Quick facts

Common name(s): beard lichen, old man’s beard, string of sausages lichen

Scientific name: Usnea species (including Usnea articulata, U. ceratina, U. cornuta, U. filipendula, U. florida, U. rubicunda, U. subfloridana)

Family: Parmeliaceae

Fruiting season: year-round

Habitat: tree trunks, branches and twigs often high in the canopy

What do beard lichens look like?

Lichens, or lichenised fungi, are organisms formed by the symbiosis of a fungus species and one or more other organism, usually an alga.

Beard lichens are known as fruticose lichens, which grow like mini shrubs or tassels anchored onto the bark of tree trunks and branches. They are all pale grey-green, and some produce striking disc-like fruitbodies.

Not to be confused with: similar looking lichens growing on trees, including the horsehair lichens, Bryoria and Alectoria species. Like beard lichens, these are intolerant of air pollution and Bryoria horsehair lichens have declined significantly over recent decades. They are less likely to be found than beard lichens across most of the UK, and horsehair lichens tend to be a bit finer, and often more brownish in colour.

Did you know?

Beard lichens once occurred on trees throughout the UK. But the impacts of past sulphur-dioxide pollution and continued nitrogen air pollution from agriculture have resulted in their loss.

Where to find beard lichens

Beard lichens can be found throughout the UK and Ireland, especially in areas with clean air.

The most widespread species occurring on twigs and branches is called Usnea subfloridana, and this has been recolonising woods and trees in the London and Midlands areas. But other species are typically found in different parts of the UK.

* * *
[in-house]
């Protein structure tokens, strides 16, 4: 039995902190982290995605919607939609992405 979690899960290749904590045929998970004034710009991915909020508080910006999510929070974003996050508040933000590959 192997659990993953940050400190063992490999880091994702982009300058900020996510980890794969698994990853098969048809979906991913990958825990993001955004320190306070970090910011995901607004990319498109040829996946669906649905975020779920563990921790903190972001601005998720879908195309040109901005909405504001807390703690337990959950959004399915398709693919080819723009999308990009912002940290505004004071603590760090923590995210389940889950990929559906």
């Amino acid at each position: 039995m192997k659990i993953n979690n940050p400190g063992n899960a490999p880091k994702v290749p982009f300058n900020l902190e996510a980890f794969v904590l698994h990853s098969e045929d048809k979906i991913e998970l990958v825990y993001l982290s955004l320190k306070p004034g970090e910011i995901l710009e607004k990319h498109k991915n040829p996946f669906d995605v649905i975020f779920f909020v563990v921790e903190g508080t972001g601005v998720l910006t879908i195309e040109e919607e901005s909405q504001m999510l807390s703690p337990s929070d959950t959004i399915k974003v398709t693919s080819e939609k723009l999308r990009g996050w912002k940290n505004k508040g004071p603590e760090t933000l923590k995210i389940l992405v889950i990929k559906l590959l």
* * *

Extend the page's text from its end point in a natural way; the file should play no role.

Usnea articulata

Credit: Alastair Hotchkiss / WTML

The pendulous Usnea ceratina and U. articulata (shown here and known as string of sausages lichen) can be seen in the southwest of the UK.

Usnea filipendula

Credit: Alastair Hotchkiss / WTML

Usnea filipendula and U. hirta are the beard lichens that grow mostly in the north of the UK

Usnea florida lichen at Ty Canol

Credit: Alastair Hotchkiss / WTML

The bushy Usnea florida can be found in well-wooded parts of southern and southwest England, Wales and the Welsh Marches, and northern England and Scotland. Look closely at the branches and twigs of trees in old woodlands.

Value to wildlife

Lichens play an important role in the ecology of woodlands. Lichens on trees provide valuable microhabitats, shelter and food for various small invertebrates.

These in turn are prey for larger insects and birds. They can also be hosts for other species of parasitic fungi. Lichens also provide many other ecosystem services such as carbon cycling and water retention.

Did you know?

Usnea species have been used medicinally for over a thousand years.

Uses of beard lichens

Most beard lichens contain usnic acid which is a potent antibacterial and antifungal agent.

It's effective against bacteria including StreptococcusStaphylococcus and tuberculosis. It was traditionally used to treat wounds; Native Americans used it as a compress to prevent infection and gangrene.

It is also said to be edible and contains a high level of vitamin C.

Like many other lichens, beard lichens have also been used historically for dyes, to create orange, yellow, green, blue and purple textiles. Beard lichens have also been used to make cosmetics, preservatives and deodorants. In some areas, it was used as a fire-starter as it's flammable when dry and crisp.